or In Which We See a Puddle
I was leaning back in the Adirondack chair early yesterday evening, idly watching the clouds and daydreaming a little, not really noticing what I was seeing. Eventually a slow bubble of awareness rose up through my thoughts and burst, and I realized that the cloud I was staring at, the one right overhead, hadn't moved in several minutes. It hadn't moved. It wasn't winging across the valley, spinning into shape after shape, or fading to nothing in the desert air. It was just...still. So were the clouds around it.
That's when hope leaped high. I stayed outside watching the clouds growing, thickening, blocking the remnants of sky, until the first rumble of thunder chased me inside to close windows. By the time I'd finished, the rain had begun, the kind of steady, soaking rain we've been dreaming of here for months. A harder rainfall would have been almost useless, as it would just have run off the sun-baked brick we call the earth. This one was slow enough, gentle enough, to soften the surface first. It trickled into the soil to ease thirsty roots, it washed the patio and sidewalks clean, it set the leaves on the sand cherries and desert olives trembling and flickering in the fading light. Occasionally a gust would send the rain slanting against the windows, but mostly the wind was quiet, and the rain fell straight. Thunder growled but never roared; the goldfinches didn't even bother to leave the feeders.
For the hour that the storm lingered, I drifted from window to window, door to door, indoors and out, watching droplets splash on the sidewalks, puddles (puddles!) on the streets glint in car headlights, colors in the garden take on new depth and intensity, water run freely from the canales. The moment when the rain barrel overflowed—that was a triumph.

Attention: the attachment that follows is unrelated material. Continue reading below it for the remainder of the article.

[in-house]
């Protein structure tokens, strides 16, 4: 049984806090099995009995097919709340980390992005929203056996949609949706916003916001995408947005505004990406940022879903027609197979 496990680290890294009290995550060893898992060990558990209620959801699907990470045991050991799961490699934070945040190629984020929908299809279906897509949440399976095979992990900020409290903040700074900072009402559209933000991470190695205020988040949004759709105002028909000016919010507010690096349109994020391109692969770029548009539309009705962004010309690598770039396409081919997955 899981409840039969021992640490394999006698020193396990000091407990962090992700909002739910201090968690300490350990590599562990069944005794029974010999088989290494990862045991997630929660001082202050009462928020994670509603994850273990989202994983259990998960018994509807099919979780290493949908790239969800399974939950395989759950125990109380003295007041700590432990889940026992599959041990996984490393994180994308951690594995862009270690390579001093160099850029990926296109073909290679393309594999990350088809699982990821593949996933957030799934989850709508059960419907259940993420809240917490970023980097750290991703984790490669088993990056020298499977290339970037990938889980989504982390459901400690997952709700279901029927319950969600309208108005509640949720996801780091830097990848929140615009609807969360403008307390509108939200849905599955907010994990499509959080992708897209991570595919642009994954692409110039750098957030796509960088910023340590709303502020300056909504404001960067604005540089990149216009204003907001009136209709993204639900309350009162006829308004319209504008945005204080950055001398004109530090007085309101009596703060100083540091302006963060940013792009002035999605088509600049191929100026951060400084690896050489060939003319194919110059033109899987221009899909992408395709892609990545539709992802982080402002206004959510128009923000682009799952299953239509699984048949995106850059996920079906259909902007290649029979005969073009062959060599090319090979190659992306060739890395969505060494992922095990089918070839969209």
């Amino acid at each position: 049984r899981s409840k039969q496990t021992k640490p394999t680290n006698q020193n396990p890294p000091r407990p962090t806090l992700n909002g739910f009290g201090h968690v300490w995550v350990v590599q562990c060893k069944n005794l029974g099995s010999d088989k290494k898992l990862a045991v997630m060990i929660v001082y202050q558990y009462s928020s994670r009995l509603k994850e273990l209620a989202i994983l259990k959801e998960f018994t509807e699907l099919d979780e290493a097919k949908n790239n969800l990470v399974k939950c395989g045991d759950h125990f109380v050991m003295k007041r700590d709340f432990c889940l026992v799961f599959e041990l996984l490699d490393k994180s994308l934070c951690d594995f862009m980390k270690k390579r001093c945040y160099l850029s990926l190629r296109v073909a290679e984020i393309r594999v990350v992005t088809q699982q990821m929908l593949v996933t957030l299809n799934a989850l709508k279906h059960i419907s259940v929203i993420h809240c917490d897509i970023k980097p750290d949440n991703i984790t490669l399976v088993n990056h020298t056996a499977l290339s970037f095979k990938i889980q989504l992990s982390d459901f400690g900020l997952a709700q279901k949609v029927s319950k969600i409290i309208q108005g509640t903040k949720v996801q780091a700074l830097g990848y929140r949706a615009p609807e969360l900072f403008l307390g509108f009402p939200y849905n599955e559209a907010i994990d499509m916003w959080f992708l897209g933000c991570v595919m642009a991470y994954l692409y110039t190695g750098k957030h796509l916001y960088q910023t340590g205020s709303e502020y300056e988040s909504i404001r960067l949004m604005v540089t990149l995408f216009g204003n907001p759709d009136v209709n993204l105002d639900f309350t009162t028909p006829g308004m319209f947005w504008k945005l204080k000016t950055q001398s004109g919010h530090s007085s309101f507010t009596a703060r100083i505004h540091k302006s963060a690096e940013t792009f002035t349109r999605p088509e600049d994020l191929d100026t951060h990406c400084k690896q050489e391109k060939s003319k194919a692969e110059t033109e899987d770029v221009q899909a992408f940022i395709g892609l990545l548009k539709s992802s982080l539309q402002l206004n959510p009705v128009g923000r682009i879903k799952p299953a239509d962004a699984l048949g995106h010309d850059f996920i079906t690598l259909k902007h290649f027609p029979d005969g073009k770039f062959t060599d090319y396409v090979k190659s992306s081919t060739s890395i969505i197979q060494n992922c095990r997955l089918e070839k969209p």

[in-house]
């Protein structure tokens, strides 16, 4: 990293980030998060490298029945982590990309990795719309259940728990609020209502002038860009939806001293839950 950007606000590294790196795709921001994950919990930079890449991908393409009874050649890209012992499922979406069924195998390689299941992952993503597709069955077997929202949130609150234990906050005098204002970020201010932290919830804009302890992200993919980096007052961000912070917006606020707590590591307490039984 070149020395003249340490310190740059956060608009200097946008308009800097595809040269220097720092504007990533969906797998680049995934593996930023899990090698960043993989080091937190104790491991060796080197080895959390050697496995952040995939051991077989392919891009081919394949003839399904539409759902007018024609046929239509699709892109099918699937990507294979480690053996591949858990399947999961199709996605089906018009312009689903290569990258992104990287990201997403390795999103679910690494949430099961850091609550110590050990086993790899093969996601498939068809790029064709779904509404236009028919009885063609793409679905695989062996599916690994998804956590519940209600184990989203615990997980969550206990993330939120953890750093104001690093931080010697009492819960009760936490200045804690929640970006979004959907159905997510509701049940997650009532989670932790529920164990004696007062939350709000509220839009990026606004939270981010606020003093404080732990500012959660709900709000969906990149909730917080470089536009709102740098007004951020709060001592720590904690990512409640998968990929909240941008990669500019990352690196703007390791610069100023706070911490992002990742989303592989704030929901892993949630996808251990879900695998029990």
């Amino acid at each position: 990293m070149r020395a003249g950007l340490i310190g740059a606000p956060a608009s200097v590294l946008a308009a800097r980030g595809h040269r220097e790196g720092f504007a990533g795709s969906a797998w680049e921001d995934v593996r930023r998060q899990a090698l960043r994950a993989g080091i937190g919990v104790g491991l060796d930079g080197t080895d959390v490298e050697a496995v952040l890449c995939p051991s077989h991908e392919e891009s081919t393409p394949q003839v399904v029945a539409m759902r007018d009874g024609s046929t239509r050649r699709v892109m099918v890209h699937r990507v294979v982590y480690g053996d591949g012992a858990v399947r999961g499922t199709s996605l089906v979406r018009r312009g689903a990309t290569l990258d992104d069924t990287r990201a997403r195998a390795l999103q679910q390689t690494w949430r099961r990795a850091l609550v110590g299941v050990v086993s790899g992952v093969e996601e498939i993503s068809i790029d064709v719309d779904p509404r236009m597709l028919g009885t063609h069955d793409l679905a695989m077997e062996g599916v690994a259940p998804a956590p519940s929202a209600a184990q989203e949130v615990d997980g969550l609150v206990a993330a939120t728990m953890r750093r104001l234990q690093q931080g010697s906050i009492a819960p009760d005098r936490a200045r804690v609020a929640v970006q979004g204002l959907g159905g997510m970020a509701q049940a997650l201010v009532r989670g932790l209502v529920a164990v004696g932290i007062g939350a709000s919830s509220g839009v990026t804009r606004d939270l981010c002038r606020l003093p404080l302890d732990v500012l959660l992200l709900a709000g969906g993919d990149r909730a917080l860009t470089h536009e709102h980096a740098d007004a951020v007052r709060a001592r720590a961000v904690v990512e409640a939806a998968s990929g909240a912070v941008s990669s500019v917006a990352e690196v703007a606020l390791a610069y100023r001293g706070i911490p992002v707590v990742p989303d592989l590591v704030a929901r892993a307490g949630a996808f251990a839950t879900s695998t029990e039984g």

From an objective standpoint, I don't know why a rainstorm, even in the desert, should be quite so exciting to us city folk. Rain or no rain, the indoor and outdoor taps still flow with water on demand. In immediate, practical terms, extra moisture doesn't really make much difference, and in the quest for long-term sustainability, one rainstorm is so small as to be meaningless.
Even so, everyone I met today was wearing an air of ease, as if something wrong had righted itself. It has been 216 days since our last "significant rainfall event"—one that brought us more than a scant two or three hundredths of an inch. Yesterday, different parts of town received anywhere from 1/10 to 9/10 of an inch; I'm guessing my neighborhood fell somewhere in the middle. In one hour the storm more than doubled what we've received in the last seven months altogether. It's as if a long, drawn-out dissonance has finally resolved, as if someone has been singing the first seven notes of the scale, "Do-re-mi-fa-so-la-ti—" over and over until we've grown used to the tension of incompleteness in a teeth-gritting sort of way. Now, suddenly, sweetly, that last "Do" has been given a chance to resonate. We are relieved. We are beside ourselves with joy.
One half-inch of rain won't shake the foundations of the earth. It won't end a drought or even adequately water a garden—it didn't really even cool things off. When I raced outside at dawn this morning to take pictures of raindrops on flowers, and maybe a good wet puddle, they had all already dried up.
But for the hour that it lasted, it was a perfect storm.